The Astral Log

7 March 2016

License Plate Finds

Filed under: License Plates — Andrew T. @ 08:00

Now that I've recouped some strength, what better way is there to wrap up the last weekend than to discuss the things I found? Most are tangentially related to my birthyear run, which is starting to spiral out of control.

[license plate]

As I alluded to earlier, I plugged the most embarrassing hole in my marriage equality run—Illinois—at the Peotone meet. Whether or not I'll actually finish the run in time to exhibit it this summer in Mike Pence's RFRA-cursed state is anyone's guess, but I can try...

[license plate]

And speaking of Indiana, here's a gold-colored plate intended for use on state-owned vehicles. I'm not entirely sure when this plate would have been manufactured or used; though the squared corners would appear to indicate 1973 or later. Most Indiana plates until the 1990s were made of steel; however these were aluminum as they were intended for long-term use.

I've long wondered why Indiana embossed painted rectangles in the corners of its plates for many years. It's one of the peculiar design idiosyncrasies of the midwest; alongside ideological rival Wisconsin's extraneous slots and grooves.

[license plate]

I believe that RV plates were the only Indiana non-passenger plates of the 1980s that were revalidated with stickers instead of being wastefully replaced every year. As if to reinforce the fact that there was something out of the ordinary going on, the sticker on this plate is yellow on red...a different color scheme from the passenger stickers of 1985, which were black.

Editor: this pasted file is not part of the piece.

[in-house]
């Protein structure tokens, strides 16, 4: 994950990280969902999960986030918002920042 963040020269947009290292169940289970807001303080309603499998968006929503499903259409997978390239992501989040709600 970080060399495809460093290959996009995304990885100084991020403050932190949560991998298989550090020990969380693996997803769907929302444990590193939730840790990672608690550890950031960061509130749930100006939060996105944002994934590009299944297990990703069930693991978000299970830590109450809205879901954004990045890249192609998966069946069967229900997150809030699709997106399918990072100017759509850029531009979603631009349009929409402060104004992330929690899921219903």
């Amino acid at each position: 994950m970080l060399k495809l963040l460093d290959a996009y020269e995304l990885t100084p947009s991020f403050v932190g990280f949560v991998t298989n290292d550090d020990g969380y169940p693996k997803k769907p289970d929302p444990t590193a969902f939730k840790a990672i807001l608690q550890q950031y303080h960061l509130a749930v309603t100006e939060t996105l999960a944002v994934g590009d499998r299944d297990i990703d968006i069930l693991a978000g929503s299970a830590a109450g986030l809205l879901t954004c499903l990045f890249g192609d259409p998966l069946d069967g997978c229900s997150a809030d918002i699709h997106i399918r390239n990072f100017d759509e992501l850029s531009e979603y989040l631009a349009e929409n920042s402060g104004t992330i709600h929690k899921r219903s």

[license plate]

Texas is one of those states that quietly issue dozens of arcane non-passenger classifications for every type of vehicle use imaginable. These annual "conservation" plates certainly fit that bill, and they were reportedly issued to soil conservation machinery. But it's more fun to imagine it hanging on the back of a Citicar or some other Texas-stereotype-defying transportation appliance.

I doubt more than a limited number of these were ever issued at any one time, and this specimen is in unused condition.

[license plate]

Another worthy subject for the "interesting non-pass" category: An Ohio county vehicle plate that was likely issued in the 1970s, but still in use in 1985. Horrible shape; but for a dollar, I couldn't lose.

[license plate]

I also decided to get one of those Oregon PUC permits that were once ubiquitous on the front of big rigs. 1984-85 was the last biannual issue and the last low-profile plate; measuring precisely 12 by 30.5 centimeters in dimension.

[license plate]

My most surprising find of the day was another deal in a dollar box, surrounded by uninspiring 1960s and 1970s scrap-metal fare: A 1946 Illinois fiberboard plate, made out of a soybean composition precipitated by World War II-era metal rationing concerns. Legend and lore has it that goats and other farm animals used to eat these off the bumpers, so maybe I should be content that this one has only a slight bite...

That's all for now, but there will be more someday.

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